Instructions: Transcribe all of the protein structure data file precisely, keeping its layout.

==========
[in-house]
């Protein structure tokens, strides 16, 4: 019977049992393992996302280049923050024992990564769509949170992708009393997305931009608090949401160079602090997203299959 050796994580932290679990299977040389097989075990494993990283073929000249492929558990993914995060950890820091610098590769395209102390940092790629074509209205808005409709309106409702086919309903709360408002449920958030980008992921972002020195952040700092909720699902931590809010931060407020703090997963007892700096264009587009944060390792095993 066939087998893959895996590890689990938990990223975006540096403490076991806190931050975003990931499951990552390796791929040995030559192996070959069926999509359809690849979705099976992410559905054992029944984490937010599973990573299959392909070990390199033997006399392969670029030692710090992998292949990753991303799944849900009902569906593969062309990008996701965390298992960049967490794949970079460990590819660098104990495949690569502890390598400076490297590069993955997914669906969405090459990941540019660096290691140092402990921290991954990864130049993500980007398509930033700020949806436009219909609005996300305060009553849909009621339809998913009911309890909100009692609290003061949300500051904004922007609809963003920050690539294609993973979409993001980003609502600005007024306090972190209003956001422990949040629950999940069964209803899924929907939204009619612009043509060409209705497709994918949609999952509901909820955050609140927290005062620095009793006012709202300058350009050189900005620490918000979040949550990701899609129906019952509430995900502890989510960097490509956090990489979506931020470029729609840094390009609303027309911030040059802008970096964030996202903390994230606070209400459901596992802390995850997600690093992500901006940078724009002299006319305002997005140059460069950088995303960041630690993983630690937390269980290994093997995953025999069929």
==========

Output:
[in-house]
């Protein structure tokens, strides 16, 4: 019977049992393992996302280049923050024992990564769509949170992708009393997305931009608090949401160079602090997203299959 050796994580932290679990299977040389097989075990494993990283073929000249492929558990993914995060950890820091610098590769395209102390940092790629074509209205808005409709309106409702086919309903709360408002449920958030980008992921972002020195952040700092909720699902931590809010931060407020703090997963007892700096264009587009944060390792095993 066939087998893959895996590890689990938990990223975006540096403490076991806190931050975003990931499951990552390796791929040995030559192996070959069926999509359809690849979705099976992410559905054992029944984490937010599973990573299959392909070990390199033997006399392969670029030692710090992998292949990753991303799944849900009902569906593969062309990008996701965390298992960049967490794949970079460990590819660098104990495949690569502890390598400076490297590069993955997914669906969405090459990941540019660096290691140092402990921290991954990864130049993500980007398509930033700020949806436009219909609005996300305060009553849909009621339809998913009911309890909100009692609290003061949300500051904004922007609809963003920050690539294609993973979409993001980003609502600005007024306090972190209003956001422990949040629950999940069964209803899924929907939204009619612009043509060409209705497709994918949609999952509901909820955050609140927290005062620095009793006012709202300058350009050189900005620490918000979040949550990701899609129906019952509430995900502890989510960097490509956090990489979506931020470029729609840094390009609303027309911030040059802008970096964030996202903390994230606070209400459901596992802390995850997600690093992500901006940078724009002299006319305002997005140059460069950088995303960041630690993983630690937390269980290994093997995953025999069929």